American Evacuees Arrive in Baltimore

The first plane carrying U.S. evacuees from Lebanon landed early Thursday, state officials said.

The flight, which was expected to carry 145 people, touched down at Baltimore-Washington International/Thurgood Marshall Airport at about 6:30 a.m., the Maryland Emergency Management Agency said.

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The chartered flight touched down about a half hour earlier than scheduled. Two other flights were expected in the next couple of days.

Family members waited anxiously at the airport for the evacuees to disembark.

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Sandie Choucair, of Abindgon, Md., was waiting for her husband Mohamad, who had been visiting his mother in Beruit. She said she was antsy and couldn't wait to see him.

She said she spoke to him on the phone before he left and could hear bombs exploding.

"I could hear it over the phone and I just thought I was going to die a 100 times. It was an awful, awful experience to have to go through it," Choucair said.

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Gov. Robert Ehrlich said he has directed the Maryland Emergency Management Agency, the Department of Human Resources and other state agencies to help the evacuees when they arrive from Cyprus. American Red Cross workers were at the airport to provide medical assistance and other services.

The flights are part of a mass U.S. evacuation from Lebanon following the start more than a week ago of Israeli airstrikes. An estimated 8,000 of the 25,000 U.S. citizens in Lebanon asked to be evacuated.

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A luxury cruise ship, the eight-deck Orient Queen, arrived in Cyprus early Thursday carrying about 1,000 Americans. The ship, which arrived at the port of Larnaca after a nine-hour trip, was the start of a massive relay to evacuate thousands of U.S. citizens from the war-torn area.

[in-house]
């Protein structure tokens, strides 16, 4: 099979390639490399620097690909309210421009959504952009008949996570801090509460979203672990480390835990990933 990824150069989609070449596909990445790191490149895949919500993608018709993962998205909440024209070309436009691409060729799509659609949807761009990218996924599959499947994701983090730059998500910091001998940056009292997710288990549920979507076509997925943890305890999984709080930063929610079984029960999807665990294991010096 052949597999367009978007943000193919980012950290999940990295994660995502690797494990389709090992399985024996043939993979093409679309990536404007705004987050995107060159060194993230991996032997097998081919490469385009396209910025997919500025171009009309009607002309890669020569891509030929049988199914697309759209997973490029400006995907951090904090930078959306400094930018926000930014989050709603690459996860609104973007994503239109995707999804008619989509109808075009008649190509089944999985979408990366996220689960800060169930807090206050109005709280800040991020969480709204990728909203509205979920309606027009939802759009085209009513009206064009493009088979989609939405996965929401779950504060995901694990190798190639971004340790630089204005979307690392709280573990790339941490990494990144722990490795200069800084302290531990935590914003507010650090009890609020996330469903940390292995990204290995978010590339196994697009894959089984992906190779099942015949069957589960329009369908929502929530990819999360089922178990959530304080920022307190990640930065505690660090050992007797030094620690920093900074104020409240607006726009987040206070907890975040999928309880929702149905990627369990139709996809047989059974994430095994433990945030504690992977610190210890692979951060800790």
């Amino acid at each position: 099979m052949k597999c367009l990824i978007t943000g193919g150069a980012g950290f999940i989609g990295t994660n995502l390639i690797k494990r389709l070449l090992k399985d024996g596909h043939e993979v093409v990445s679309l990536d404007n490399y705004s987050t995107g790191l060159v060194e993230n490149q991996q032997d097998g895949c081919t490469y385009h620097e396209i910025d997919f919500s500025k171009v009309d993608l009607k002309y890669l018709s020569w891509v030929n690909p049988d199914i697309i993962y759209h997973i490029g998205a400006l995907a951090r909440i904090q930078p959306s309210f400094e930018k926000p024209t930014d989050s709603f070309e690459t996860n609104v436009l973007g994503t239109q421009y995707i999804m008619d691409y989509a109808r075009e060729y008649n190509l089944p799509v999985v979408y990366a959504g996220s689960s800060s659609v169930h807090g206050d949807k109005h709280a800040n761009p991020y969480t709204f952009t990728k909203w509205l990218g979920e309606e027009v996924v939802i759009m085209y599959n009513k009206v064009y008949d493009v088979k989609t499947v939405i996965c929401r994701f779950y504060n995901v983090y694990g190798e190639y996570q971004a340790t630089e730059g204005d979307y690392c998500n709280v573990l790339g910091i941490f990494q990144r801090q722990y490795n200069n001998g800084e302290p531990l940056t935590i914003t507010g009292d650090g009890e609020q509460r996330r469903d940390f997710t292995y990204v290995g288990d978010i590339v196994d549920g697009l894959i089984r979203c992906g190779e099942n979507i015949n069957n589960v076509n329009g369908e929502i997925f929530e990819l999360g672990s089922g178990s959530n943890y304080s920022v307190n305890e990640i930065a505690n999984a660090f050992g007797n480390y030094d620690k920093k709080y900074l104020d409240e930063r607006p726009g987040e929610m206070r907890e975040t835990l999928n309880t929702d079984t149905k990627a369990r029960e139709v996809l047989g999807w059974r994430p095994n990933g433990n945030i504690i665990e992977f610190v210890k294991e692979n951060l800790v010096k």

U.S. Ambassador Jeffrey D. Feltman said the evacuation would swell to up to 2,000 Americans a day, both by sea and by helicopter.

Relatives of Americans in Lebanon said they were frustrated and criticized the U.S. government for acting too slowly. The first Americans departed two days after the first Europeans left on ships.

Feltman said the evacuation's slow start was intended to safeguard Americans. A call to the U.S. Embassy in Beirut was answered by a Marine who said he could not comment.

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"I'm getting angrier and angrier. The American government seems to have money for everything else except its citizens," said Joseph Rizzuto, a high school teacher in Queens, who was trying to get his daughter, Paola Rizzuto, 22, home. She was in Beirut with her boyfriend, Rafael Greenblatt, on a monthlong visit at the American University in Beirut.

In a telephone interview, she said they watched everyone else leave.

"They all got out — the Turkish, the British, the Danish, the French, the Spaniards and the Italians," Paula Rizzuto said.

After registering for evacuation with the U.S. Embassy via e-mail, "we were supposed to receive an e-mail confirmation that we're on the list, that they've received our registration," she said. As of Wednesday, they had heard nothing.